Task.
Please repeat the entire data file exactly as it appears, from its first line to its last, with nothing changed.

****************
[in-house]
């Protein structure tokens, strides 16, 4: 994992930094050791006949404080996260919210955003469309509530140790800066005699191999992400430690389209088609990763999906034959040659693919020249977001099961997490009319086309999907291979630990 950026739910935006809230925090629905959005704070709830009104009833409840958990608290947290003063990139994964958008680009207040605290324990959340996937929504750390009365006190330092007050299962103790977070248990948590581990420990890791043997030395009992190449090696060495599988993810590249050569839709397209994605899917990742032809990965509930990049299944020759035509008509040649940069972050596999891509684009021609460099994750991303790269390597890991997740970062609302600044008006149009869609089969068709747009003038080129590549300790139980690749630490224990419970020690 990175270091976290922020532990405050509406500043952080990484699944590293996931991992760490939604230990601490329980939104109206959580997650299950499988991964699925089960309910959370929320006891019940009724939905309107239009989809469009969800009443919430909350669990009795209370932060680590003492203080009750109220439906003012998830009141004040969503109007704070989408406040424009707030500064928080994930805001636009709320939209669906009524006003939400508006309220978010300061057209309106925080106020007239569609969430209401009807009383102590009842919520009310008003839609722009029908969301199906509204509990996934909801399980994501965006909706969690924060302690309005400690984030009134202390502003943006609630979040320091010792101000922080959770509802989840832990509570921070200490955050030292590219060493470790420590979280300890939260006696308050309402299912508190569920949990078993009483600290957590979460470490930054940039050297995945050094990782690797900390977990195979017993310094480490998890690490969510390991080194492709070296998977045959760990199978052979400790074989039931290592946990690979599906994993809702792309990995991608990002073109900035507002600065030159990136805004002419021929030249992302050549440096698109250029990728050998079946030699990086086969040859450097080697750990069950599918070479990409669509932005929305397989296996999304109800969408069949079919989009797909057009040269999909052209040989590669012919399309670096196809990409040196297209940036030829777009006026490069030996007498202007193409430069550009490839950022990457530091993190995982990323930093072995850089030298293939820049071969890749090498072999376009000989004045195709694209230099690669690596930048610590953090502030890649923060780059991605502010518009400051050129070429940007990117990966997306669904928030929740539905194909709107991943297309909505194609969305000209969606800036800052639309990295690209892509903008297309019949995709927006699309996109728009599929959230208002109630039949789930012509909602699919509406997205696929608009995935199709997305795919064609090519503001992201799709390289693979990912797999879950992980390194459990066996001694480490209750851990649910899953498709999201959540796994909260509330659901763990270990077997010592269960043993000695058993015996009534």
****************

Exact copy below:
[in-house]
């Protein structure tokens, strides 16, 4: 994992930094050791006949404080996260919210955003469309509530140790800066005699191999992400430690389209088609990763999906034959040659693919020249977001099961997490009319086309999907291979630990 950026739910935006809230925090629905959005704070709830009104009833409840958990608290947290003063990139994964958008680009207040605290324990959340996937929504750390009365006190330092007050299962103790977070248990948590581990420990890791043997030395009992190449090696060495599988993810590249050569839709397209994605899917990742032809990965509930990049299944020759035509008509040649940069972050596999891509684009021609460099994750991303790269390597890991997740970062609302600044008006149009869609089969068709747009003038080129590549300790139980690749630490224990419970020690 990175270091976290922020532990405050509406500043952080990484699944590293996931991992760490939604230990601490329980939104109206959580997650299950499988991964699925089960309910959370929320006891019940009724939905309107239009989809469009969800009443919430909350669990009795209370932060680590003492203080009750109220439906003012998830009141004040969503109007704070989408406040424009707030500064928080994930805001636009709320939209669906009524006003939400508006309220978010300061057209309106925080106020007239569609969430209401009807009383102590009842919520009310008003839609722009029908969301199906509204509990996934909801399980994501965006909706969690924060302690309005400690984030009134202390502003943006609630979040320091010792101000922080959770509802989840832990509570921070200490955050030292590219060493470790420590979280300890939260006696308050309402299912508190569920949990078993009483600290957590979460470490930054940039050297995945050094990782690797900390977990195979017993310094480490998890690490969510390991080194492709070296998977045959760990199978052979400790074989039931290592946990690979599906994993809702792309990995991608990002073109900035507002600065030159990136805004002419021929030249992302050549440096698109250029990728050998079946030699990086086969040859450097080697750990069950599918070479990409669509932005929305397989296996999304109800969408069949079919989009797909057009040269999909052209040989590669012919399309670096196809990409040196297209940036030829777009006026490069030996007498202007193409430069550009490839950022990457530091993190995982990323930093072995850089030298293939820049071969890749090498072999376009000989004045195709694209230099690669690596930048610590953090502030890649923060780059991605502010518009400051050129070429940007990117990966997306669904928030929740539905194909709107991943297309909505194609969305000209969606800036800052639309990295690209892509903008297309019949995709927006699309996109728009599929959230208002109630039949789930012509909602699919509406997205696929608009995935199709997305795919064609090519503001992201799709390289693979990912797999879950992980390194459990066996001694480490209750851990649910899953498709999201959540796994909260509330659901763990270990077997010592269960043993000695058993015996009534």